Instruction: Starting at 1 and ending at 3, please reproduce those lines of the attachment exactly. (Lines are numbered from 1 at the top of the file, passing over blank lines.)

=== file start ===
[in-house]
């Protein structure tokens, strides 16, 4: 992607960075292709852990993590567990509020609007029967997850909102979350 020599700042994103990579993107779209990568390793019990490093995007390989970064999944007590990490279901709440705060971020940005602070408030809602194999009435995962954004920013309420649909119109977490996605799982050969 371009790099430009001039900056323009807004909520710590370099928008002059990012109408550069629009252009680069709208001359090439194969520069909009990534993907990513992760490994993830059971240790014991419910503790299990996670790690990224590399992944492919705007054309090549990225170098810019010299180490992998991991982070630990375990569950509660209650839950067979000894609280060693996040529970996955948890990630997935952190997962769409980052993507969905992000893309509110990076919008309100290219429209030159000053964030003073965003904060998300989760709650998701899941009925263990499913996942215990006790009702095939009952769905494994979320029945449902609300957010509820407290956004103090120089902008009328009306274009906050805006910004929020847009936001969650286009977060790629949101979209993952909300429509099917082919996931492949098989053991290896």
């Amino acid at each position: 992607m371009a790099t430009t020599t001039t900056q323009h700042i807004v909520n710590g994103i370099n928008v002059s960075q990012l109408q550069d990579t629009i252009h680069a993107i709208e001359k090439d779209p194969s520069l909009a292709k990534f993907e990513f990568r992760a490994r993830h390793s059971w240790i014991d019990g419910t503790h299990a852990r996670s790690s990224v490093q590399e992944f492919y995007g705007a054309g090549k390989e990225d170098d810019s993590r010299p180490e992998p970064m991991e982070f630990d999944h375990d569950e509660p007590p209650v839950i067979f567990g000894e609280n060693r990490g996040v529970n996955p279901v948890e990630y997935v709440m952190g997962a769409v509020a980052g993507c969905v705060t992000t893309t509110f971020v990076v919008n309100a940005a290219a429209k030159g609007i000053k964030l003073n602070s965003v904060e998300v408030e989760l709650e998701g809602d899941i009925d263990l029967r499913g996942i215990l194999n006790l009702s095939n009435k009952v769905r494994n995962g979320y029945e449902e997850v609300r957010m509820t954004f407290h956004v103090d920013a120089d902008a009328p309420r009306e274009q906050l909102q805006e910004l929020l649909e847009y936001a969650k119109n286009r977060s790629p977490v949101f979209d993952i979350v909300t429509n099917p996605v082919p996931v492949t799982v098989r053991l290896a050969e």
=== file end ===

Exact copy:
[in-house]
């Protein structure tokens, strides 16, 4: 992607960075292709852990993590567990509020609007029967997850909102979350 020599700042994103990579993107779209990568390793019990490093995007390989970064999944007590990490279901709440705060971020940005602070408030809602194999009435995962954004920013309420649909119109977490996605799982050969 371009790099430009001039900056323009807004909520710590370099928008002059990012109408550069629009252009680069709208001359090439194969520069909009990534993907990513992760490994993830059971240790014991419910503790299990996670790690990224590399992944492919705007054309090549990225170098810019010299180490992998991991982070630990375990569950509660209650839950067979000894609280060693996040529970996955948890990630997935952190997962769409980052993507969905992000893309509110990076919008309100290219429209030159000053964030003073965003904060998300989760709650998701899941009925263990499913996942215990006790009702095939009952769905494994979320029945449902609300957010509820407290956004103090120089902008009328009306274009906050805006910004929020847009936001969650286009977060790629949101979209993952909300429509099917082919996931492949098989053991290896």
């Amino acid at each position: 992607m371009a790099t430009t020599t001039t900056q323009h700042i807004v909520n710590g994103i370099n928008v002059s960075q990012l109408q550069d990579t629009i252009h680069a993107i709208e001359k090439d779209p194969s520069l909009a292709k990534f993907e990513f990568r992760a490994r993830h390793s059971w240790i014991d019990g419910t503790h299990a852990r996670s790690s990224v490093q590399e992944f492919y995007g705007a054309g090549k390989e990225d170098d810019s993590r010299p180490e992998p970064m991991e982070f630990d999944h375990d569950e509660p007590p209650v839950i067979f567990g000894e609280n060693r990490g996040v529970n996955p279901v948890e990630y997935v709440m952190g997962a769409v509020a980052g993507c969905v705060t992000t893309t509110f971020v990076v919008n309100a940005a290219a429209k030159g609007i000053k964030l003073n602070s965003v904060e998300v408030e989760l709650e998701g809602d899941i009925d263990l029967r499913g996942i215990l194999n006790l009702s095939n009435k009952v769905r494994n995962g979320y029945e449902e997850v609300r957010m509820t954004f407290h956004v103090d920013a120089d902008a009328p309420r009306e274009q906050l909102q805006e910004l929020l649909e847009y936001a969650k119109n286009r977060s790629p977490v949101f979209d993952i979350v909300t429509n099917p996605v082919p996931v492949t799982v098989r053991l290896a050969e």